The professional cycling pack is an itinerant bunch, constantly on the move from one race to the next, from one country to the next. However, there are two riders with double ties to Poland. We’re talking about two certified authentic Italians, Enrico Gasparotto from team Bahrain Merida and Cesare Benedetti from team Bora – Hansgrohe. What do these two riders have in common? Well, it just so happens that both of them found love in Poland.


“I met my wife Dorotea in Livigno in 2007,” explains the 31-year-old Cesare Benedetti from Rovereto. “She was there training with the Polish National cycling team. When the season ended I came to Poland. I was twenty years old. Before 2007, I had never ventured beyond Italian borders. I flew to Katowice, which was the first city I saw in Poland. Since that winter in 2007 everything in my life has changed.”


Gasparotto’s experience was a bit different. “I met Anna in Switzerland in 2008. She was working for a sport management company. Let’s just say it was love at first sight. We got married 4 years ago in a Country western themed wedding. Everybody was dressed in country western garb. We had a blast.” 


Throughout the years the trips to Poland have become increasingly intense.


“When I have time off from the races, I like coming here to Poland with Dorotea and my daughter Janina, who is now two years old,” continues Benedetti. “I’d like to spend even more time here but the problem is that there are no mountains in Gliwice, the town where my wife’s family lives. It’s a big problem for a climber like me. When I go on a bike ride and all I see ahead of me is flatland, I start getting a bit anxious,” jokes Cesare. “I also love the Tour de Pologne. The first time I rode it was in 2013. The race kicked off from my native Trentino. It was very exciting.”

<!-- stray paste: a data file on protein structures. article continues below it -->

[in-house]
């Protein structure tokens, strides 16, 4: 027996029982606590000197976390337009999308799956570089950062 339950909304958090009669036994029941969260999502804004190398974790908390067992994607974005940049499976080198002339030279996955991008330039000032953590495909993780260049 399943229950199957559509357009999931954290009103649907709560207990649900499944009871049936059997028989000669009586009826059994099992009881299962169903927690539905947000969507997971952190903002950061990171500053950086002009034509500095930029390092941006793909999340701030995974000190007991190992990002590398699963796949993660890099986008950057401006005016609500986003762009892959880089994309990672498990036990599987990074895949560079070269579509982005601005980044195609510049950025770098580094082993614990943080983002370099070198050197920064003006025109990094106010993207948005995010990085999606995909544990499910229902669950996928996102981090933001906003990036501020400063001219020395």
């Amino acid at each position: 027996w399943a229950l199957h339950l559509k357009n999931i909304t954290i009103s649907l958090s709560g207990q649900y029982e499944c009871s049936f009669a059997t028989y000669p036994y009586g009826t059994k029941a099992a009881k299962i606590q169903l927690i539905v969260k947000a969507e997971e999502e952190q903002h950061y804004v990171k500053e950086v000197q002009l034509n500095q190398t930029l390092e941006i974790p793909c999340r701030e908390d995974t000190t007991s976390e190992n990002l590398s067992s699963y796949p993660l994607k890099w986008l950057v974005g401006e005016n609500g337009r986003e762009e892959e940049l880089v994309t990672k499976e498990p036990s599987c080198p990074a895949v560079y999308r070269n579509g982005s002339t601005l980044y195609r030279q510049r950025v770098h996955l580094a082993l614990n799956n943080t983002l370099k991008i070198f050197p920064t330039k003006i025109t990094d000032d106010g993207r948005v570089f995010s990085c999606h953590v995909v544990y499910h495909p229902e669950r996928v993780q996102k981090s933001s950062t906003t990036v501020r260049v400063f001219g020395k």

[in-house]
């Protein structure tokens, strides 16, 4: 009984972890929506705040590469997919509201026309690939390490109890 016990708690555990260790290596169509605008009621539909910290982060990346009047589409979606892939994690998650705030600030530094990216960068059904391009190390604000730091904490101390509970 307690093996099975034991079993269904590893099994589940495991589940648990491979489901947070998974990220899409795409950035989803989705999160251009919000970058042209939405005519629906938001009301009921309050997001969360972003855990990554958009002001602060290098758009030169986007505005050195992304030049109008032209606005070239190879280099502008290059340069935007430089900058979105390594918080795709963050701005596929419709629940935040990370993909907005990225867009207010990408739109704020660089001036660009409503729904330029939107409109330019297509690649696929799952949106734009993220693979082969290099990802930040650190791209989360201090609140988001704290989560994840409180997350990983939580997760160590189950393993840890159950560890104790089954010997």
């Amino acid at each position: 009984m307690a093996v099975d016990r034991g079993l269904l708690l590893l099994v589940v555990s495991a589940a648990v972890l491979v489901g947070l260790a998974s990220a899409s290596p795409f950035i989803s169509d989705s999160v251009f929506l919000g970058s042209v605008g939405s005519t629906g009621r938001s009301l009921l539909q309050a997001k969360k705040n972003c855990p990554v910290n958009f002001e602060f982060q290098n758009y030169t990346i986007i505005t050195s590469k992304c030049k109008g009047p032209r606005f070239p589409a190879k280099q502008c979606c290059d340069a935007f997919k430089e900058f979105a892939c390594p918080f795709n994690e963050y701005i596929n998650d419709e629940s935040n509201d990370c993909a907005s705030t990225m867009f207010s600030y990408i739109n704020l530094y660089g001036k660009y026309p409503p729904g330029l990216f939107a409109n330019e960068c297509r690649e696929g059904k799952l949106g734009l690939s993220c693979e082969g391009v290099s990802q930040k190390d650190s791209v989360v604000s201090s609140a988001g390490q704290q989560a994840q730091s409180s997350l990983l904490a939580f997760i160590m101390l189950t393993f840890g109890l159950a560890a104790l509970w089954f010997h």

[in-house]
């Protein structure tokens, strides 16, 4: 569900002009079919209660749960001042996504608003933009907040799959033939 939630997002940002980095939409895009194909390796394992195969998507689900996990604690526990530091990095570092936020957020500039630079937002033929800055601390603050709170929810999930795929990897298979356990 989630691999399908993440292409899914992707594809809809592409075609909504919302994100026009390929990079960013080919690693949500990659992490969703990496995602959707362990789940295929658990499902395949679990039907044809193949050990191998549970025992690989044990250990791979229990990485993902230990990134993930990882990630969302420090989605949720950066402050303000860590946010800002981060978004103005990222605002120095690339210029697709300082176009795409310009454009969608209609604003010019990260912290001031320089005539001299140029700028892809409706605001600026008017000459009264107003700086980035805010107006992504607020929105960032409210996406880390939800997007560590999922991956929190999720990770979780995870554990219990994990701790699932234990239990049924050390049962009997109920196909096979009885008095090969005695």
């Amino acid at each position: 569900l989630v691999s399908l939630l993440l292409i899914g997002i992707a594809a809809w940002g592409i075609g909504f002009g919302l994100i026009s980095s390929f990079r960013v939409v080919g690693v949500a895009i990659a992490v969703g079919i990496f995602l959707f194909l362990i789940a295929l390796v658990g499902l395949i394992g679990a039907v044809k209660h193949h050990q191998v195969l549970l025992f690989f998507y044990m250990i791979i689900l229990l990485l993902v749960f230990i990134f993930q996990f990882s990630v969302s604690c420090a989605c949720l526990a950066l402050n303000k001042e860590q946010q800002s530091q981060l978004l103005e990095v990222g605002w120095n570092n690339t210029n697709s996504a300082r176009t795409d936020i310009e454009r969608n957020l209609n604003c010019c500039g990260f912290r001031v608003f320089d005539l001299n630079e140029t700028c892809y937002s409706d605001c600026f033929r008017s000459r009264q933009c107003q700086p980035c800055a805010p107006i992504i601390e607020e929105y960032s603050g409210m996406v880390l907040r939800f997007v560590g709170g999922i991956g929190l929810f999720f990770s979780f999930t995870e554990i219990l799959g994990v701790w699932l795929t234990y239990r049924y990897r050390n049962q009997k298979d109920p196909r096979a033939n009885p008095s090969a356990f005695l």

“I also like coming to Poland a lot,” explains the 36-year-old Gasparotto from Sacile. “We come here for a while every year. My wife’s family has a house surrounded by nature near Wroclaw. It’s the perfect place to recharge your batteries after a long season of training and racing. Sometimes I spend hours fishing and relaxing. It’s not bad at all. I also feel a special bond with the Tour de Pologne. I dream of winning a stage in this country. In this edition I’ve come close but I was lacking something in the climbs.  In any case, I’m not a climber.”


And how do the two Italians fare with the Polish language and culture?


Benedetti: “I really like the Polish culture and also the cuisine. I speak Polish thanks to my wife and her family. I also got some help from by ex-team mate Bartosz Huzarski. He would do live broadcasts for his fans and he included me in his feeds. Now people in Poland recognize me.” 


“My Polish is a disaster,” says Gasparotto. “My wife gets really mad but what can I do? Perhaps after I retire I’ll give it a try.”

There is one thing they both agree on. “Poland is a great nation,” explains Enrico. “The people are fantastic and living is easy. Anna and I really like Krakow. It’s a magical city. We even came here as tourists a few years ago to watch the Tour de Pologne.”

“I feel the same,” concludes Cesare. “Here I’ve found a familial atmosphere and an easy lifestyle. It’s a country that suffered a lot in the past but now it is growing without leaving behind its traditions. It’s a bit like the Tour de Pologne itself!”